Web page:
In brief, the Enneagram ("nine sided figure" in Greek) is a personality typing system that was introduced in the 1960s by Oscar Ichazo in South America, however the philosophy behind the Enneagram contains aspects of mystical Judaism, Christianity, Islam, Taoism, Buddhism, and ancient Greek philosophy (particularly Socrates, Plato, and the Neo-Platonists.) Numerous credible psychologists, MD's, spiritual teachers, etc. from all over the world have contributed to the Enneagram's growing tradition and continue to today. According to Enneagram theory there are 9 basic human personality types, though the system is extremely complex, and there are actually more than 54 variations on those 9 types and countless levels of information about each if you dive into the nuances. For the purposes of this blog, I won't go into more detail about the Enneagram itself and rather will focus specifically on Zuercher's book. I am in the process of preparing some writing and presentations on the Enneagram and will share those as they become ready. In the meantime, learn more here...or here...or here...

Zuercher's book focuses on the Enneagram as it relates to the field of spiritual direction. 

Spiritual direction is the practice of being with people as they attempt to deepen their relationship with the divine, or to learn and grow in their own personal spirituality...The director listens and asks questions to assist the directee in his or her process of reflection and spiritual growth.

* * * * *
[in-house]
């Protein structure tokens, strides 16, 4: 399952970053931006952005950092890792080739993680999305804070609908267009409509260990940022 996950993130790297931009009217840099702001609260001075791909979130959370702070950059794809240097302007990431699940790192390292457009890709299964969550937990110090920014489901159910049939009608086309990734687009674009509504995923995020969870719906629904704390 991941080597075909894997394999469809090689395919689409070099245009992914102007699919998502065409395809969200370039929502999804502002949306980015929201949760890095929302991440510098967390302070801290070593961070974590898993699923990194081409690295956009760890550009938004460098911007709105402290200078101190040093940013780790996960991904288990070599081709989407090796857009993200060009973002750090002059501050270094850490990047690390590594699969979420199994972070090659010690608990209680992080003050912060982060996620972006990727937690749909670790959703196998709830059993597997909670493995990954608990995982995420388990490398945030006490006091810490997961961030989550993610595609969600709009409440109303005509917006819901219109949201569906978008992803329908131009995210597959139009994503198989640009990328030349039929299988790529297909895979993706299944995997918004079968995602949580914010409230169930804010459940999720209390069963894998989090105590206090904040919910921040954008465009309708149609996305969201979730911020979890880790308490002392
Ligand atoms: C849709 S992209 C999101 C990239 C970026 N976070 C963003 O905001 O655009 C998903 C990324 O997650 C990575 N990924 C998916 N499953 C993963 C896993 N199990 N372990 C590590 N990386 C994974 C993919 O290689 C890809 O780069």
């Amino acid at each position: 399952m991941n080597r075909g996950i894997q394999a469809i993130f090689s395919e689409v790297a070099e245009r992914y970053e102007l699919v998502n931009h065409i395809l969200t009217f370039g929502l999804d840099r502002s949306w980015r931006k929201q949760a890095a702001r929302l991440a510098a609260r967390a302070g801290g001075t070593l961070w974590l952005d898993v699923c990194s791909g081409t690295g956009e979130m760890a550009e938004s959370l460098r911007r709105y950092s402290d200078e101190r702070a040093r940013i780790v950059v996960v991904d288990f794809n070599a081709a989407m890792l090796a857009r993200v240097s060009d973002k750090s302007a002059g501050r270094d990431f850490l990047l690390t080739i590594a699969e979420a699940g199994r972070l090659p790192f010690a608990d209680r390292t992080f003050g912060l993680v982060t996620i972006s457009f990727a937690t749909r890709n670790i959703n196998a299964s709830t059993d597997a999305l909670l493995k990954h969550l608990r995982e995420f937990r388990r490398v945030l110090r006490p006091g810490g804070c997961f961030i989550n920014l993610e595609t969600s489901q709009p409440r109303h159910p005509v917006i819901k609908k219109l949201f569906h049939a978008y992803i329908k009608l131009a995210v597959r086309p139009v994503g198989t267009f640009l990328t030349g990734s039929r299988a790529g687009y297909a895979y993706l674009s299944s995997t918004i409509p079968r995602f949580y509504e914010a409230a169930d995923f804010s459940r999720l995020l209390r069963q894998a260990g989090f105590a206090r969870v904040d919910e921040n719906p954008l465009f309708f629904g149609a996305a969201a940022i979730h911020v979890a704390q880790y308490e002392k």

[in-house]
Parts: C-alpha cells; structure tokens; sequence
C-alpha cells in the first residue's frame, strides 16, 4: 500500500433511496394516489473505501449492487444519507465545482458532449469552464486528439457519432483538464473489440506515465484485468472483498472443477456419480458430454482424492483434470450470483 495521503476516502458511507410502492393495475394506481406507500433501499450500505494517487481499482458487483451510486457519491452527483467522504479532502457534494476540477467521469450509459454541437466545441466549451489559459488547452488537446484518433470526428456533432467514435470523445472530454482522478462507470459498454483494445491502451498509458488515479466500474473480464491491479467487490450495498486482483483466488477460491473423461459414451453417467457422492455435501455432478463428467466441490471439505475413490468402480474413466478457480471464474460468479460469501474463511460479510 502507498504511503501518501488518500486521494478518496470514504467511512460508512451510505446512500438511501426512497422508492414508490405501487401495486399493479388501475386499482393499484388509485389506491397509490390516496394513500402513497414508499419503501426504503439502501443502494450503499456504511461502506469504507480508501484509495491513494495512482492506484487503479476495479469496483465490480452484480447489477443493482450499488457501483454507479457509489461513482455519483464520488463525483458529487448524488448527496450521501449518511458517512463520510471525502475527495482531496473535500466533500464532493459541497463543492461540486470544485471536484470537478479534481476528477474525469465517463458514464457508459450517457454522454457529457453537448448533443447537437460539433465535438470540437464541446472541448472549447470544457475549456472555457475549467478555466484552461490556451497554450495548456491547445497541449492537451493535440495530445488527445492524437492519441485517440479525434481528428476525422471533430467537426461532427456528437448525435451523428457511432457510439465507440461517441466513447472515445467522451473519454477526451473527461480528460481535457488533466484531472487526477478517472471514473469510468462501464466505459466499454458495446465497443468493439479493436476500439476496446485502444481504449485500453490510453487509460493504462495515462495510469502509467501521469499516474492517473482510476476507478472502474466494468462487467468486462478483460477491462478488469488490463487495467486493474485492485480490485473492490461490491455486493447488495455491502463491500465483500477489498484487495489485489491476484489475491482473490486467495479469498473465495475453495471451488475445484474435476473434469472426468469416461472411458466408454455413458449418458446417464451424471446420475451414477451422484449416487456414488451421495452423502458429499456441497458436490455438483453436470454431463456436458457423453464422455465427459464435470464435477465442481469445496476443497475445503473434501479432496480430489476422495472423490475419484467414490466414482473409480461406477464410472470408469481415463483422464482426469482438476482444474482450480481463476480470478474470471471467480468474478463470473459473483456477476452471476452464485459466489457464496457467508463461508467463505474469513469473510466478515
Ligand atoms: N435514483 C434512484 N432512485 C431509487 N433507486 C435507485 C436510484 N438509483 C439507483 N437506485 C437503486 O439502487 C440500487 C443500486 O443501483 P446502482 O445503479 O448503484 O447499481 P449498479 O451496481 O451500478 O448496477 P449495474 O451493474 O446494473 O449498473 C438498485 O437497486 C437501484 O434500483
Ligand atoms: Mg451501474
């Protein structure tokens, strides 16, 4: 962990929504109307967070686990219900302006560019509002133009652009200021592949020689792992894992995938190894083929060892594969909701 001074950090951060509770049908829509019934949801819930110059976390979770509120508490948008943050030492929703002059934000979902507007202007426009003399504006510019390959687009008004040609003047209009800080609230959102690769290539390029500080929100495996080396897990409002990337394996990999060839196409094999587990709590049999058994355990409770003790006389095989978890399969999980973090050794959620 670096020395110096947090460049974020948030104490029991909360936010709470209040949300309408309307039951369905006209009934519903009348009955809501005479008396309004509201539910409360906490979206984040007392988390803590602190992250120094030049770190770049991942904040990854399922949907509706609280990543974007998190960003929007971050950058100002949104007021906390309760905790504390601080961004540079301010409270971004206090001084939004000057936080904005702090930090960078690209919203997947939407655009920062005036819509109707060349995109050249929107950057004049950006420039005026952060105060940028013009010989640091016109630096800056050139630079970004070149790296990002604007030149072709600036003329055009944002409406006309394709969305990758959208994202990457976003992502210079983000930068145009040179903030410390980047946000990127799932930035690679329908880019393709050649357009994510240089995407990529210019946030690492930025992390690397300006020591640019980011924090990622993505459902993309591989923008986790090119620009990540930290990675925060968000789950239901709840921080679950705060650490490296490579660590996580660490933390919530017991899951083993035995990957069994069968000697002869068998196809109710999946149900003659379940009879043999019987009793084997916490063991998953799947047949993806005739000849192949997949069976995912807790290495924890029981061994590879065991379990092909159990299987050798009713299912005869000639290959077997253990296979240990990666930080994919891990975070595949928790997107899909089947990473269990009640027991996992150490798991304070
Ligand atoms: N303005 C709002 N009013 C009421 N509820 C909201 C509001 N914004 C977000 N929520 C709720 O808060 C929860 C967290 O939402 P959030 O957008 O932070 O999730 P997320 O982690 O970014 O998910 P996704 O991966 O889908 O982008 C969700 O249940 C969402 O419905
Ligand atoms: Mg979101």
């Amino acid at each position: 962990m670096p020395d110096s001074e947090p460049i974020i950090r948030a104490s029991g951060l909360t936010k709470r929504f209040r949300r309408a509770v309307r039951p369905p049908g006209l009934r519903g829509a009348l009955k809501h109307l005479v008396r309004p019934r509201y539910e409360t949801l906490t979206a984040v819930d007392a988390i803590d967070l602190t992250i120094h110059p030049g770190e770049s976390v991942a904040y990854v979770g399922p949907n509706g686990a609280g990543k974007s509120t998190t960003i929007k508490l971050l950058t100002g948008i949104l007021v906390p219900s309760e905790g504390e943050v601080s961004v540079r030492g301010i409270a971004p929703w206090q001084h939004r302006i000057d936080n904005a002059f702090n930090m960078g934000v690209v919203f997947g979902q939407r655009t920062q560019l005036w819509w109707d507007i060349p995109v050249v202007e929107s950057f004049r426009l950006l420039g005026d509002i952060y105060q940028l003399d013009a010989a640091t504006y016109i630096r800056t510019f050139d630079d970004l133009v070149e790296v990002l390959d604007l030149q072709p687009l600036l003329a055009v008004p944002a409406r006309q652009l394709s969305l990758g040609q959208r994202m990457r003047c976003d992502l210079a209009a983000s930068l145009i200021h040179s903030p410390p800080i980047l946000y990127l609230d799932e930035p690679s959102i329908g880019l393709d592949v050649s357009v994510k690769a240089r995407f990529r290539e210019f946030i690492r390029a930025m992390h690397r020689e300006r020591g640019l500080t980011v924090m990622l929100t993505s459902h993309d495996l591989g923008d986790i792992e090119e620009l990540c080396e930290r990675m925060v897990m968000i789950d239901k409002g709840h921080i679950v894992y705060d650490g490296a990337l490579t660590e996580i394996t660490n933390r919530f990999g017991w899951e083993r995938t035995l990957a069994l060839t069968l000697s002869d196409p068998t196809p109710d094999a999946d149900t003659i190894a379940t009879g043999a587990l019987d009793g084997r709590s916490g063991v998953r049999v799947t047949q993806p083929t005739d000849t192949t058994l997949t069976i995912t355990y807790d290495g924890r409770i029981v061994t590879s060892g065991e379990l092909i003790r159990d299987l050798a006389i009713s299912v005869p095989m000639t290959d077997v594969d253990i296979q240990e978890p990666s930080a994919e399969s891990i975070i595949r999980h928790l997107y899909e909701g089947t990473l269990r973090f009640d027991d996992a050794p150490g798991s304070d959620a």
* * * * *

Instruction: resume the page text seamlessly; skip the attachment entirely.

Who are spiritual directors? Zuercher claims they are people who often didn't seek out this role. Rather

"they are people who grapple with the hard questions and learn to resist the temptation to settle for easy answers. They grow increasingly comfortable with mystery, their own and that of others...They relax into their bodies with its strength and limitations. They attend to their own issues rather than flee from them into those of other people. On the other hand, their growing humble acceptance of themselves in their own humanity brings them closer to others...Over time such people find others approaching them, not for solutions but for accompaniment." (8)